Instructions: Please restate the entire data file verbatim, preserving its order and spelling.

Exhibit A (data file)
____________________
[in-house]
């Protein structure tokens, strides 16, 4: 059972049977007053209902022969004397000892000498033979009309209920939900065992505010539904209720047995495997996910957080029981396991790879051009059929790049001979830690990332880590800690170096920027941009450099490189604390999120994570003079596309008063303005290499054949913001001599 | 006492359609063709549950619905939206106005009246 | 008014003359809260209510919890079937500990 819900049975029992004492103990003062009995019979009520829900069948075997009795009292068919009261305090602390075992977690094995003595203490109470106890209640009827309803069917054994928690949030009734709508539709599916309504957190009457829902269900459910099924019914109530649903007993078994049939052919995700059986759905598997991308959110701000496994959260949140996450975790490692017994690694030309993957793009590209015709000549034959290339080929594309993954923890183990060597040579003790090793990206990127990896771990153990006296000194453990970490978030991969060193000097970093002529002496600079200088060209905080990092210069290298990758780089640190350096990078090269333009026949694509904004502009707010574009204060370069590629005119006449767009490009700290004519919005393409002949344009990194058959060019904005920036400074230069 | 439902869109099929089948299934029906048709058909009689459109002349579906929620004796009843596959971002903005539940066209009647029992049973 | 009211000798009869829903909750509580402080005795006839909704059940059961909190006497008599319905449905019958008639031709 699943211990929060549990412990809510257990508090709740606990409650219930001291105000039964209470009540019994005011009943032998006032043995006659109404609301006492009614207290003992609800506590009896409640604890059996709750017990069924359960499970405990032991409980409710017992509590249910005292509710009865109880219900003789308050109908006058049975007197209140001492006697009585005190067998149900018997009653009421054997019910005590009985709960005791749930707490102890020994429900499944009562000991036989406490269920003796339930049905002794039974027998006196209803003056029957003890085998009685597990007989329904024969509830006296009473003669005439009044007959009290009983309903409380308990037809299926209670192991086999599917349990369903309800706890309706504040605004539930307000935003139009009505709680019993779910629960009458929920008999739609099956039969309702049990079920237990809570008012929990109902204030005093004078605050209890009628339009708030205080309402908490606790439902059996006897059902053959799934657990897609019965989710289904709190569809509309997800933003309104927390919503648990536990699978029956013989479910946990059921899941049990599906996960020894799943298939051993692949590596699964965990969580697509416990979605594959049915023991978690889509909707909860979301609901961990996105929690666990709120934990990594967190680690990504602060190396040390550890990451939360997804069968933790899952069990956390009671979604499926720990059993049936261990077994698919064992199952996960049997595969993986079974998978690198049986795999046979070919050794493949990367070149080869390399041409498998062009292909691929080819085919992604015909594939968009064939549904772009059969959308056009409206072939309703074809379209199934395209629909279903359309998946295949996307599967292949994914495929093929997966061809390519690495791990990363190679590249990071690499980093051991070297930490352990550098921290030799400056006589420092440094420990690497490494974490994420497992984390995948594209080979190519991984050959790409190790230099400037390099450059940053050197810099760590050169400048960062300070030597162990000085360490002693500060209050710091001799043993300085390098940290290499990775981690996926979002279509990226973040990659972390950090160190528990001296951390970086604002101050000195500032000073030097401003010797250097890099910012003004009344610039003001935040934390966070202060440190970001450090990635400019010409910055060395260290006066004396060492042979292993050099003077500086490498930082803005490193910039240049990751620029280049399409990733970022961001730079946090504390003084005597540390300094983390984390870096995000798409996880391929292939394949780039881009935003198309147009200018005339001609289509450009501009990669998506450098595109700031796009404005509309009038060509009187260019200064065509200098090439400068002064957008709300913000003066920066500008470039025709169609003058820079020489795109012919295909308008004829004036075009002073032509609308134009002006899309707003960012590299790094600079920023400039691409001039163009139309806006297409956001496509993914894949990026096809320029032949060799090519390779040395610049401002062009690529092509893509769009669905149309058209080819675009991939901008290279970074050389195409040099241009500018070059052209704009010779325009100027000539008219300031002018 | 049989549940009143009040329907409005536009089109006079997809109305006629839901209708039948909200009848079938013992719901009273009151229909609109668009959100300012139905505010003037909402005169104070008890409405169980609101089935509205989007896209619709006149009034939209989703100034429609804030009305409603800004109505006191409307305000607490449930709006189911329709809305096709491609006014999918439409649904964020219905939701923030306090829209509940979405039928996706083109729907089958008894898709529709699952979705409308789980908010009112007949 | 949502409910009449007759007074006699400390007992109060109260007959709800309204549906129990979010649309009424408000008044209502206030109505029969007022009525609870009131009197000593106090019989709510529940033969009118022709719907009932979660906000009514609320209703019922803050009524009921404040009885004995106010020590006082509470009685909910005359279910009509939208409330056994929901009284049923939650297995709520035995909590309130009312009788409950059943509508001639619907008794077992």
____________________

[in-house]
């Protein structure tokens, strides 16, 4: 059972049977007053209902022969004397000892000498033979009309209920939900065992505010539904209720047995495997996910957080029981396991790879051009059929790049001979830690990332880590800690170096920027941009450099490189604390999120994570003079596309008063303005290499054949913001001599 | 006492359609063709549950619905939206106005009246 | 008014003359809260209510919890079937500990 819900049975029992004492103990003062009995019979009520829900069948075997009795009292068919009261305090602390075992977690094995003595203490109470106890209640009827309803069917054994928690949030009734709508539709599916309504957190009457829902269900459910099924019914109530649903007993078994049939052919995700059986759905598997991308959110701000496994959260949140996450975790490692017994690694030309993957793009590209015709000549034959290339080929594309993954923890183990060597040579003790090793990206990127990896771990153990006296000194453990970490978030991969060193000097970093002529002496600079200088060209905080990092210069290298990758780089640190350096990078090269333009026949694509904004502009707010574009204060370069590629005119006449767009490009700290004519919005393409002949344009990194058959060019904005920036400074230069 | 439902869109099929089948299934029906048709058909009689459109002349579906929620004796009843596959971002903005539940066209009647029992049973 | 009211000798009869829903909750509580402080005795006839909704059940059961909190006497008599319905449905019958008639031709 699943211990929060549990412990809510257990508090709740606990409650219930001291105000039964209470009540019994005011009943032998006032043995006659109404609301006492009614207290003992609800506590009896409640604890059996709750017990069924359960499970405990032991409980409710017992509590249910005292509710009865109880219900003789308050109908006058049975007197209140001492006697009585005190067998149900018997009653009421054997019910005590009985709960005791749930707490102890020994429900499944009562000991036989406490269920003796339930049905002794039974027998006196209803003056029957003890085998009685597990007989329904024969509830006296009473003669005439009044007959009290009983309903409380308990037809299926209670192991086999599917349990369903309800706890309706504040605004539930307000935003139009009505709680019993779910629960009458929920008999739609099956039969309702049990079920237990809570008012929990109902204030005093004078605050209890009628339009708030205080309402908490606790439902059996006897059902053959799934657990897609019965989710289904709190569809509309997800933003309104927390919503648990536990699978029956013989479910946990059921899941049990599906996960020894799943298939051993692949590596699964965990969580697509416990979605594959049915023991978690889509909707909860979301609901961990996105929690666990709120934990990594967190680690990504602060190396040390550890990451939360997804069968933790899952069990956390009671979604499926720990059993049936261990077994698919064992199952996960049997595969993986079974998978690198049986795999046979070919050794493949990367070149080869390399041409498998062009292909691929080819085919992604015909594939968009064939549904772009059969959308056009409206072939309703074809379209199934395209629909279903359309998946295949996307599967292949994914495929093929997966061809390519690495791990990363190679590249990071690499980093051991070297930490352990550098921290030799400056006589420092440094420990690497490494974490994420497992984390995948594209080979190519991984050959790409190790230099400037390099450059940053050197810099760590050169400048960062300070030597162990000085360490002693500060209050710091001799043993300085390098940290290499990775981690996926979002279509990226973040990659972390950090160190528990001296951390970086604002101050000195500032000073030097401003010797250097890099910012003004009344610039003001935040934390966070202060440190970001450090990635400019010409910055060395260290006066004396060492042979292993050099003077500086490498930082803005490193910039240049990751620029280049399409990733970022961001730079946090504390003084005597540390300094983390984390870096995000798409996880391929292939394949780039881009935003198309147009200018005339001609289509450009501009990669998506450098595109700031796009404005509309009038060509009187260019200064065509200098090439400068002064957008709300913000003066920066500008470039025709169609003058820079020489795109012919295909308008004829004036075009002073032509609308134009002006899309707003960012590299790094600079920023400039691409001039163009139309806006297409956001496509993914894949990026096809320029032949060799090519390779040395610049401002062009690529092509893509769009669905149309058209080819675009991939901008290279970074050389195409040099241009500018070059052209704009010779325009100027000539008219300031002018 | 049989549940009143009040329907409005536009089109006079997809109305006629839901209708039948909200009848079938013992719901009273009151229909609109668009959100300012139905505010003037909402005169104070008890409405169980609101089935509205989007896209619709006149009034939209989703100034429609804030009305409603800004109505006191409307305000607490449930709006189911329709809305096709491609006014999918439409649904964020219905939701923030306090829209509940979405039928996706083109729907089958008894898709529709699952979705409308789980908010009112007949 | 949502409910009449007759007074006699400390007992109060109260007959709800309204549906129990979010649309009424408000008044209502206030109505029969007022009525609870009131009197000593106090019989709510529940033969009118022709719907009932979660906000009514609320209703019922803050009524009921404040009885004995106010020590006082509470009685909910005359279910009509939208409330056994929901009284049923939650297995709520035995909590309130009312009788409950059943509508001639619907008794077992």